IN RE: the Marriage of L.C., Appellant–Respondent, v. T.M., Appellee–Petitioner.
In this case, appellant-respondent, L.C. (Mother) challenges the trial court's denial of her petition to modify custody of the parties' two children, K.M. and D.M. The original order that was entered in 2007 provided that Mother and appellee-petitioner, T.M. (Father), share both legal and physical custody over the children. Mother resides in Carmel where the children attended school and Father lives in Mooresville. Both of the children play in a Carmel travel soccer league that continues throughout the year.
Because of the logistics involved in the soccer league, the children's desire to live with Mother, and other changed circumstances that have occurred since 2007, Mother filed a petition for custody modification that the trial court subsequently denied. Mother asserts that the trial court's reliance on the parties' initial agreed shared physical custody arrangement as a basis for denying the modification request is clearly erroneous because of the changed circumstances and modification is in the children's best interests.
After reviewing the record, we believe that Mother presented sufficient evidence at trial warranting modification of custody. More particularly, Mother demonstrated that substantial changes in circumstances have occurred since the entry of the original decree, and that a change in the original physical custody order is in the children's best interests. Therefore, we conclude that the trial court's judgment denying Mother's petition was clearly erroneous. Thus, we reverse the judgment of the trial court and remand this cause with instructions that an order be entered based on the evidence presented that modifies the custody arrangement in accordance with the children's best interests.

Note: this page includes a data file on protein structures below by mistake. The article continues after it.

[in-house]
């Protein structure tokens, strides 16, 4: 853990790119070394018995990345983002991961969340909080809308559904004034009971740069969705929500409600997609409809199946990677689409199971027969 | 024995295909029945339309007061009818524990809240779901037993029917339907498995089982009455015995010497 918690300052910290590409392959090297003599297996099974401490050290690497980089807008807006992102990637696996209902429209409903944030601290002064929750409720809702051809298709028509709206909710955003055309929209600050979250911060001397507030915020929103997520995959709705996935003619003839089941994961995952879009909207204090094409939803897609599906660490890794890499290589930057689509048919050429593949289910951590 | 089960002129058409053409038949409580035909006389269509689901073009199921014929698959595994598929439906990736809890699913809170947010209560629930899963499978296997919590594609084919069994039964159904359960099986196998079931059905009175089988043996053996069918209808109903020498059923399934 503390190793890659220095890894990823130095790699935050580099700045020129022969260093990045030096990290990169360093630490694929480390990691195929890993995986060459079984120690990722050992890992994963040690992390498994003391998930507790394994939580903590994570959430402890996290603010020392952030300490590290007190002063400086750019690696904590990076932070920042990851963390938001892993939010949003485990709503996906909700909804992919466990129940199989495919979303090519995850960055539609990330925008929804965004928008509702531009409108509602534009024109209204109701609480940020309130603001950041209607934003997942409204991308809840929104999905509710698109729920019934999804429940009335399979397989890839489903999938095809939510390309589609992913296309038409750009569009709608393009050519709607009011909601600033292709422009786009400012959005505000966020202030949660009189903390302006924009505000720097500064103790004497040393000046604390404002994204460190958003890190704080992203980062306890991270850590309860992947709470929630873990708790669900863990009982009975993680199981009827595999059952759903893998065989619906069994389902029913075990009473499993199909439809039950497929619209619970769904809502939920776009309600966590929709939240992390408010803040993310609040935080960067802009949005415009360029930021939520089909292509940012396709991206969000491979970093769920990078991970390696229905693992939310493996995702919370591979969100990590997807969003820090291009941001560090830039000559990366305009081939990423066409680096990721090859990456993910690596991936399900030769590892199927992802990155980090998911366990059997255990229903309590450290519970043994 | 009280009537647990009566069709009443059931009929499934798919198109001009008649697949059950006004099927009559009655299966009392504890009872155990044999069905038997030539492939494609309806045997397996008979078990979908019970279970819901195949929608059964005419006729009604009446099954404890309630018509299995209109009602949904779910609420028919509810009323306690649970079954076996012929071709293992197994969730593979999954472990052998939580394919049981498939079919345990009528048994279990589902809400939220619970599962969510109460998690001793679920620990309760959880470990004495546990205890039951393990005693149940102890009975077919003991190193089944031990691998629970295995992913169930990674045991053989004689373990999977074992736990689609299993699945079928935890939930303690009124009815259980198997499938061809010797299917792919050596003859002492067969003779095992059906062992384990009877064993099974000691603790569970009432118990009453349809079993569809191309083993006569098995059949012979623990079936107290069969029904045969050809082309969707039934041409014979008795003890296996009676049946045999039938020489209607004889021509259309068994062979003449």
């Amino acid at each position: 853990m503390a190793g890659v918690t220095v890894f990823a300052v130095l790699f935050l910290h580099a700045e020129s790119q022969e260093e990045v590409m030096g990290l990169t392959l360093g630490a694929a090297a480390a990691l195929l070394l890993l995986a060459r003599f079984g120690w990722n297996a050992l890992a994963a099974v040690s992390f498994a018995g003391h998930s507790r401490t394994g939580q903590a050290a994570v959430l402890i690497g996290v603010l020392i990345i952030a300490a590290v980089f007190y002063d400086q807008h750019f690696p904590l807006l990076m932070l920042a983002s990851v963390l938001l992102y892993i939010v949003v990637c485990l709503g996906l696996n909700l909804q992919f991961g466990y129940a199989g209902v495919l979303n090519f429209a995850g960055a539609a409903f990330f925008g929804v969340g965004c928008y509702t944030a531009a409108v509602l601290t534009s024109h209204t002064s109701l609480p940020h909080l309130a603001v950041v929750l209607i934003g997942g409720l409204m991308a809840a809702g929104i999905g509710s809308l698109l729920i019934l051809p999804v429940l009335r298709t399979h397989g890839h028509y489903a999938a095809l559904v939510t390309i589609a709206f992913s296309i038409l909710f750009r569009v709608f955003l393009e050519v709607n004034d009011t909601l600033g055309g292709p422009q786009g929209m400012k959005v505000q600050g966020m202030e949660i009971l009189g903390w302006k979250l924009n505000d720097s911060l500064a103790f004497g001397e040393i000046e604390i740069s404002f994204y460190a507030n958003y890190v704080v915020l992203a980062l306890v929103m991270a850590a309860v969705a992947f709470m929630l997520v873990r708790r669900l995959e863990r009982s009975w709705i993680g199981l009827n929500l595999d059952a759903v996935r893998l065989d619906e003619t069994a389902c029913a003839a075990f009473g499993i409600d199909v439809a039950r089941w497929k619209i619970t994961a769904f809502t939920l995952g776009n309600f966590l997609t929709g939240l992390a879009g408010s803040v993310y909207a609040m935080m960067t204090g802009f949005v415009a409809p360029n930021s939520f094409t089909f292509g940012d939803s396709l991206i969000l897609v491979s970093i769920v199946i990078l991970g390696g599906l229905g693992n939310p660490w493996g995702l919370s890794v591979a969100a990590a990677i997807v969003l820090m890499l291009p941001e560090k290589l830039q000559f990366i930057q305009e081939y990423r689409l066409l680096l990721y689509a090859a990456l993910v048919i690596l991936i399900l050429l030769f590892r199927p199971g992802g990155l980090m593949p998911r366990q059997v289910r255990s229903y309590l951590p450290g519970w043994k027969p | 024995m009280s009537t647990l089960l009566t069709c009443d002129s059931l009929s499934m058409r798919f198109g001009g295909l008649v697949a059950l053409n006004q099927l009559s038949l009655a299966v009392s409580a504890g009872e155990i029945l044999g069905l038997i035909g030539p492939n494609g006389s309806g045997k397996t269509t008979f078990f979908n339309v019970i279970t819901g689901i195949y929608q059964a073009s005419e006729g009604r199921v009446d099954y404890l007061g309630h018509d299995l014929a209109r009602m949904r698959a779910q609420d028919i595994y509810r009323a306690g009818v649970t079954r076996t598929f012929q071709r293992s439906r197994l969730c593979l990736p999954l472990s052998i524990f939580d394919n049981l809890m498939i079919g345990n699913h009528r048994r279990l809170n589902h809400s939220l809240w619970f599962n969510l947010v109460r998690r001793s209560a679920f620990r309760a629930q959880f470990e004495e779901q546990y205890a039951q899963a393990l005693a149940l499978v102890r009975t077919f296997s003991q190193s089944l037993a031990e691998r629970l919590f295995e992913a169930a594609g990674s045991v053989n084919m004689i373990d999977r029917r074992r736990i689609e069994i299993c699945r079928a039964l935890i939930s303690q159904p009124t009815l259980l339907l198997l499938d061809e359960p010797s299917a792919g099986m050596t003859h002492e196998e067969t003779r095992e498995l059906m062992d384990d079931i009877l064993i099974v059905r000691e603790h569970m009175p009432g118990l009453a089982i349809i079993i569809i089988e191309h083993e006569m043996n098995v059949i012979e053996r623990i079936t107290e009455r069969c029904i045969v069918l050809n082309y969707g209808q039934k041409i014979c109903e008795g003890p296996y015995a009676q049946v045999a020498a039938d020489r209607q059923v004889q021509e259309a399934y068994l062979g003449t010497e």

Mother and Father divorced in 2007, and submitted their partial custody, support, and property settlement agreement that the trial court approved on November 16, 2007. Under the agreement, the parents shared legal and physical custody of their children, D.M., born in 1999, and K.M., born in 2001. The children stay with Father, who resides in Mooresville, on Mondays, Tuesdays and alternate weekends from Friday through Sunday. They are with Mother on Wednesdays, Thursdays, and alternate weekends from Friday through Sunday. Mother lives in Carmel and the children are enrolled in the Carmel school system.
At some point, the trial court appointed a parenting coordinator for the family. Various orders were issued between September 2008, and April 2010, based on the parenting coordinator's recommendations. These orders primarily concerned the parties' reimbursement of expenses to each other, email exchanges, and counseling services.
In the trial court's order of September 18, 2008, it was determined that
Father will enroll children in fall sports and cover the sign-up costs of each. Mother will enroll children in spring sports and cover the sign-up costs of each. Parents agree to purchase necessary equipment for each child for each sport to have at their house.
Appellant's App. p. 24.